Thursday, July 29, 2010

Matoi ramen, Jimbocho (まとい)

Do you think a little thing like pouring rain is going to stop lunch from happening? nnnnnnno, it's not.
It will produce some concessions though. If you go underground, you can can get from the office to the subway without seeing sky, and then you can take the train one stop north to Awajicho, which is that same damn neighborhood with all the fun old places, and all the great ramen, and all the great everything. Tokyo's best neighborhood? No, that would be Monzen Nakacho. But good in its own way, and all the better for being the home of Matoi.
This is right around the corner from Tsujita, the main Tsujita, the one that always has people waiting (10, in the rain, today). Do you really need to go there when there's a place mere steps away whose clean exterior and tidy curtain proclaim that inside is going to be a youngish master who works hard to get everything right? nnnnnnno, you don't. 
The interior seems to exemplify serious-ramen chic - not quite as clean and fancy and decorative as Ippudo, not as stylish as Keisuke...not really catering to anyone except serious ramen eaters. Ramen chefs are usually a blur of activity, but perhaps Tsujita sucks up most of the available light in the local universe, leaving this guy with a bit of time on his hands. Or his hands on his hips.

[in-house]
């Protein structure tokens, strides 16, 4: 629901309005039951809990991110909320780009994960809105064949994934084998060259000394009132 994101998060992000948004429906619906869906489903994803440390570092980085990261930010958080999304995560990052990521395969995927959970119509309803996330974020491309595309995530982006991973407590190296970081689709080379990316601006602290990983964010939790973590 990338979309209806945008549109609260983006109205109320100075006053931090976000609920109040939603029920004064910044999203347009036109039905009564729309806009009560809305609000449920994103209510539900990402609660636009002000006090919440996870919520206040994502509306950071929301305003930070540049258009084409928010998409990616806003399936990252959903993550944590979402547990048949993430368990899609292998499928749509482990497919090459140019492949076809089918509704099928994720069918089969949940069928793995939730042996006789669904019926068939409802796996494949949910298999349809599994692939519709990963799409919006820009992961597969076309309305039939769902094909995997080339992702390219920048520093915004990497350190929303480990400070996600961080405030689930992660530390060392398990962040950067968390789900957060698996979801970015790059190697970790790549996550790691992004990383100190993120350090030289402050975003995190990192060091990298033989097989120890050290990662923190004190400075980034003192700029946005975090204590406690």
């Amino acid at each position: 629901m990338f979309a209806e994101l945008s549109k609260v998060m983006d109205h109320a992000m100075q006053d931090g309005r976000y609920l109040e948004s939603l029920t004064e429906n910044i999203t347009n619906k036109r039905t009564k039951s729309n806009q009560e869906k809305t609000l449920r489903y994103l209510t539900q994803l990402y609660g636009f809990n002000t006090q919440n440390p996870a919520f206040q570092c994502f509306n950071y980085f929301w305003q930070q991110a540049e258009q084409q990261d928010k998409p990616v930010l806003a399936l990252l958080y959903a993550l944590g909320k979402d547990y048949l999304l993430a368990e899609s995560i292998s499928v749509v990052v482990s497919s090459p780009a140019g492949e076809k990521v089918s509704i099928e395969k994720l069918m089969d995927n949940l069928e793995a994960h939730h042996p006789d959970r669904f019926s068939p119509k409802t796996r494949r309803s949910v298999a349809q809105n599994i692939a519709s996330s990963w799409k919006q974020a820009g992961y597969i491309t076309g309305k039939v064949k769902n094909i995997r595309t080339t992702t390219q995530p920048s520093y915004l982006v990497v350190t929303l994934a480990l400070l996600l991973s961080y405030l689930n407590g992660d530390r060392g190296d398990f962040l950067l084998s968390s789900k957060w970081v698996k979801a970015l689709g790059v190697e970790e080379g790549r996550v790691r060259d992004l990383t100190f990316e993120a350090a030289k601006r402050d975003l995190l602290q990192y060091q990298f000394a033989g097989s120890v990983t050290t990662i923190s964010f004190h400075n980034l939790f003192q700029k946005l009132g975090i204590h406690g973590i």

This is the miso chashu, and the most applicable term here is probably AWESOME. The appearance is enough of a tip-off, but the flavor of the soup (always start with the soup) was great. The noodles were straight, chewy, eggy ones from Kaikarou, which is another sign the master is serious even if he's not quite nutty enough to make his own. The chashu seemed to be home-made - at any rate, he took a loaf out of a regular plastic shopping bag to cut off these slices. In short, yes, awesome.  nnnnnnnno? Yes.
The style is confusing - the pork soup, the straight noodles, the layer of oil on top...doesn't seem aligned. Weirder, these condiments are more what you'd expect for Kyushu ramen (garlic, spicy pickled greens...). Maybe the master has just decided to make what he likes? Bless him for it. He also makes his own gyoza.
The best that the dictionary could come up with for the name was 'target shooting', which could be an apt metaphor about trying to perfect a bowl of noodles. But a matoi is actually one of those standing poles with the black and white ribbons on top that Edo fire brigades used to carry. Those seemed like a pointless demonstration of pride - they're really heavy, and why have an able-bodied guy carrying this big ornamental pole when he could be, y'know, carrying water to throw on the fire? Is the master implying that his ramen deserves to be hoisted atop a pole and twirled so that noodles fly out to all sides? Probably not.

You won't be let down by this place. I bet it would be even better if you went to a certain fantastic sake izakaya in the neighborhood first.  

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